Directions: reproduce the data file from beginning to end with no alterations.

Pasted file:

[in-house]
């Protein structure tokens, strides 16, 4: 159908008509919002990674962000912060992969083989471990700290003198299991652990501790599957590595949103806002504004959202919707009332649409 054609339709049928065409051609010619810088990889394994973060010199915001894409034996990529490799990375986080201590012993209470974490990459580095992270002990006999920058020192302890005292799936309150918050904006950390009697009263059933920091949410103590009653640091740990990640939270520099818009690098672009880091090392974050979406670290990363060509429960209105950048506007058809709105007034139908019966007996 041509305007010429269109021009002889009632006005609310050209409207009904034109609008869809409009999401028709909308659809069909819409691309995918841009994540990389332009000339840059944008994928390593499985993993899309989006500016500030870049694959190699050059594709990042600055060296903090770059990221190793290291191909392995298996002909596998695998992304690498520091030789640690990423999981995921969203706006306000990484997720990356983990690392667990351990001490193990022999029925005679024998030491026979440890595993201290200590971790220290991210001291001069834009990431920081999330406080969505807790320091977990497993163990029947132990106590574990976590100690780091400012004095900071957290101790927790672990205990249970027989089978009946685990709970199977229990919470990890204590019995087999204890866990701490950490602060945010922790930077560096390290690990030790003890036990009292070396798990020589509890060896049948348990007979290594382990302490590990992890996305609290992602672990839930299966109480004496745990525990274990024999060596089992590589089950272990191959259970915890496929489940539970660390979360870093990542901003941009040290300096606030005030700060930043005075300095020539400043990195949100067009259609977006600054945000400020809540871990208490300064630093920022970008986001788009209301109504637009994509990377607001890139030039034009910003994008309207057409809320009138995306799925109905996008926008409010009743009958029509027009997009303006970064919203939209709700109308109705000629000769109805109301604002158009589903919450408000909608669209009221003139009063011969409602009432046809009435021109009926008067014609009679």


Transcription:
[in-house]
């Protein structure tokens, strides 16, 4: 159908008509919002990674962000912060992969083989471990700290003198299991652990501790599957590595949103806002504004959202919707009332649409 054609339709049928065409051609010619810088990889394994973060010199915001894409034996990529490799990375986080201590012993209470974490990459580095992270002990006999920058020192302890005292799936309150918050904006950390009697009263059933920091949410103590009653640091740990990640939270520099818009690098672009880091090392974050979406670290990363060509429960209105950048506007058809709105007034139908019966007996 041509305007010429269109021009002889009632006005609310050209409207009904034109609008869809409009999401028709909308659809069909819409691309995918841009994540990389332009000339840059944008994928390593499985993993899309989006500016500030870049694959190699050059594709990042600055060296903090770059990221190793290291191909392995298996002909596998695998992304690498520091030789640690990423999981995921969203706006306000990484997720990356983990690392667990351990001490193990022999029925005679024998030491026979440890595993201290200590971790220290991210001291001069834009990431920081999330406080969505807790320091977990497993163990029947132990106590574990976590100690780091400012004095900071957290101790927790672990205990249970027989089978009946685990709970199977229990919470990890204590019995087999204890866990701490950490602060945010922790930077560096390290690990030790003890036990009292070396798990020589509890060896049948348990007979290594382990302490590990992890996305609290992602672990839930299966109480004496745990525990274990024999060596089992590589089950272990191959259970915890496929489940539970660390979360870093990542901003941009040290300096606030005030700060930043005075300095020539400043990195949100067009259609977006600054945000400020809540871990208490300064630093920022970008986001788009209301109504637009994509990377607001890139030039034009910003994008309207057409809320009138995306799925109905996008926008409010009743009958029509027009997009303006970064919203939209709700109308109705000629000769109805109301604002158009589903919450408000909608669209009221003139009063011969409602009432046809009435021109009926008067014609009679």